Reader Colin Brown sent this in: In the Harvard Libraries in 2008 he checked out a history of Tillamook County, Oregon, and of cheesemaking in particular, issued in the 1930s by the Oregon Journal. There were two volumes: Volume One was a book titled Cheese Cheddar, and in place of Volume Two he found a note taped to the inside cover:
Note for the Cataloguer:
Vol. II of this work was a two pound piece of Cheddar Cheese. The Librarian can attest to its excellent quality and to the fact that it no longer exists. Sic transit gloria caseii.
Dec. 31, 1933
“The book was noted as a personal gift of Charles H. Taylor, Jr., but it was unclear whose initials those were on the added sheet,” Colin writes. “When I checked the book out in 2008, it had only been checked out one other time since its donation (in 1944).”
He adds, “I informed the library and they have archived it in their protected section of the Widener Depository for unusual addenda or marginal notes.”
In 1890, as the telephone’s influence spread across the United States, Judge Robert S. Taylor of Fort Wayne, Ind., told an audience of inventors that the telephone had introduced an “epoch of neighborship without propinquity.” Scientific American called it “nothing less than a new organization of society.” The New York Times reported that two Providence men “were recently experimenting with a telephone, the wire of which was stretched over the roofs of innumerable buildings, and was estimated to be fully four miles in length”:
They relate that on the first evening of their telephonic dissipation, they heard men and women singing songs and eloquent clergymen preaching ponderous sermons, and that they detected several persons in the act of practising on brass instruments. This sort of thing was repeated every evening, while on Sunday morning a perfect deluge of partially conglomerated sermons rolled in upon them. … The remarks of thousands of midnight cats were borne to their listening ears; the confidential conversations of hundreds of husbands and wives were whispered through the treacherous telephone. … The two astonished telephone experimenters learned enough of the secrets of the leading families of Providence to render it a hazardous matter for any resident of that city to hereafter accept a nomination for any office.
In 1897 one London writer wrote, “We shall soon be nothing but transparent heaps of jelly to each other.”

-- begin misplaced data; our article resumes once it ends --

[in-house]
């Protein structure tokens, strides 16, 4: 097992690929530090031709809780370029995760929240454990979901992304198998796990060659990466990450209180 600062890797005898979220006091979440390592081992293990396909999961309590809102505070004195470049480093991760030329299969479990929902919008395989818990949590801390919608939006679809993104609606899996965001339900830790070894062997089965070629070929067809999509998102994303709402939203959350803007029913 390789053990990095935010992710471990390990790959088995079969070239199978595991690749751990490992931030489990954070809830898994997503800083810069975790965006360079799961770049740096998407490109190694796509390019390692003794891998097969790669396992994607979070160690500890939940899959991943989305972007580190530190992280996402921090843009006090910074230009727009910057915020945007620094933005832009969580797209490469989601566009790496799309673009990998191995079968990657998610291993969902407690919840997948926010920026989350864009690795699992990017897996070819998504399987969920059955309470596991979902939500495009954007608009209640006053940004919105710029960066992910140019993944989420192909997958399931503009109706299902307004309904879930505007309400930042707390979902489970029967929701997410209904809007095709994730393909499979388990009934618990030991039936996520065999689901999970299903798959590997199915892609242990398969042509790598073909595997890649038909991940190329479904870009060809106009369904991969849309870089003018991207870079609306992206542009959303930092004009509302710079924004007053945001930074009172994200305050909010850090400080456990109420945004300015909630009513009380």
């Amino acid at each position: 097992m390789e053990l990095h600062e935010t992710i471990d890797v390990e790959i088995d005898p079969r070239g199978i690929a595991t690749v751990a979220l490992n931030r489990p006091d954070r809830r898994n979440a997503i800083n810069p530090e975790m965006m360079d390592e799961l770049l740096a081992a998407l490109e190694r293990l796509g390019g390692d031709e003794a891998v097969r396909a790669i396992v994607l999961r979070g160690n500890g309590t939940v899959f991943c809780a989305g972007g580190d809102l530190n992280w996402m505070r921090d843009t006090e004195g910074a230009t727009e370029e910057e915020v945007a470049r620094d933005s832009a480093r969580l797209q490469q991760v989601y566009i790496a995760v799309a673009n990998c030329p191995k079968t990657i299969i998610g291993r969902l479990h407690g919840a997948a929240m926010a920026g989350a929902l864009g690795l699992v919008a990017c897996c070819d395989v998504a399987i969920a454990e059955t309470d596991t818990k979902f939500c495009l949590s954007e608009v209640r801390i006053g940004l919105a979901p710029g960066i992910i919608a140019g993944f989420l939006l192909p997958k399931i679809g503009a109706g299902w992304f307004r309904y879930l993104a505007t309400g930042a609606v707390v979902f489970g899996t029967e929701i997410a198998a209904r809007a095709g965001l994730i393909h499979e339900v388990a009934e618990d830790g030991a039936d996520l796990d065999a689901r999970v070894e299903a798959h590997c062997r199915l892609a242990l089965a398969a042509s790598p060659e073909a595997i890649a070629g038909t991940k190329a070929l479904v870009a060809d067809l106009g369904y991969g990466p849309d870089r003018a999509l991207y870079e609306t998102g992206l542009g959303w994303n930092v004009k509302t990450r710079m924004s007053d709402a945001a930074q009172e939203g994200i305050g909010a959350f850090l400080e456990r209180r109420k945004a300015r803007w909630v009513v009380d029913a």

(From Carolyn Marvin, When Old Technologies Were New, 1988.)
In 2003, Danish computer scientist Peter Bro Miltersen discussed a surprisingly effective technique by which a player might guess the colors of slips of paper hidden in boxes (PDF). As this circulated in the mathematical community it evolved into a puzzle in which a group of 100 prisoners must find their own names on slips of paper. I wrote about it in 2011.
When Eugene Curtin and Max Warshauer wrote about the prisoner puzzle in The Mathematical Intelligencer in December 2006, reader A.S. Landsberg offered a variant called “The Return of Monty Hall.” On a new game show for couples, there are three curtains, which hide a key, a car, and a goat. One member of the couple is the “car-master” — she must find the car. The other is the “key-master” — he must find the key. If both succeed in their tasks, they win the new car. If either fails, they win the goat.
The key-master is led out of the room, where he can’t observe the proceedings, and then the car-master has two tries to find the car (open one curtain, and if the car isn’t there, open another curtain). If she finds the car, then all the curtains are closed again and the key-master is brought on to find the key. No communication at all is permitted between the two at this point. As before, the key-master has two tries to find the key by opening curtains.
If the couple play optimally, their odds of winning the car are a surprising 2/3. They do this using Miltersen’s technique. The car-master is Player #1, the key-master is Player #2, the car is Prize #1, the key is Prize #2, and the goat is Prize #3. The strategy is simply for each player to start by opening the curtain corresponding to his or her own player number, and if unsuccessful to open the curtain number corresponding to the prize number that the first curtain reveals. So, for example, the car-master, who is Player #1, begins by opening Curtain #1. If she finds the car then she’s done; if she finds the key (Prize #2) then she opens Curtain #2, and if she finds the goat (Prize #3) then she opens Curtain #3. When the curtains are reclosed, the key-master begins his turn by opening Curtain #2 (since he’s Player #2) and following the same plan.
That’s it. It’s not guaranteed to work, but it’s a simple strategy that requires minimal preparation and no communication at all once the game has begun. The universe of possibilities is so small that we can simply count them — here are the various arrangements of prizes and the resulting outcomes:
Landsberg’s letter brought a comment by reader Eric Grunwald, who pointed out that a third person can be introduced to the Monty Hall game without reducing the overall chance of success. Replace the goat with a GPS system and add a third contestant, the “GPS-master.” Following the same rules, and again forbidding any communication among the contestants, Miltersen’s strategy ensures a 2/3 probability that all three players find their prizes.
Consecutive U.S. presidents Grant, Hayes, and Garfield were all born in Ohio and served as Civil War generals.
Travel due south from Buffalo and you’ll reach the Pacific Ocean.
Oliver Wendell Holmes Jr. shook hands with both John Quincy Adams and John F. Kennedy.
This false statement is not self-referential.
“When you have no basis for an argument, abuse the plaintiff.” — Cicero
In the 2004 film Shark Tale, the shark Lenny coughs up several items onto a table. Among them is a Louisiana license plate, number 007 0 981. The same plate is retrieved from sharks in both Jaws and Deep Blue Sea.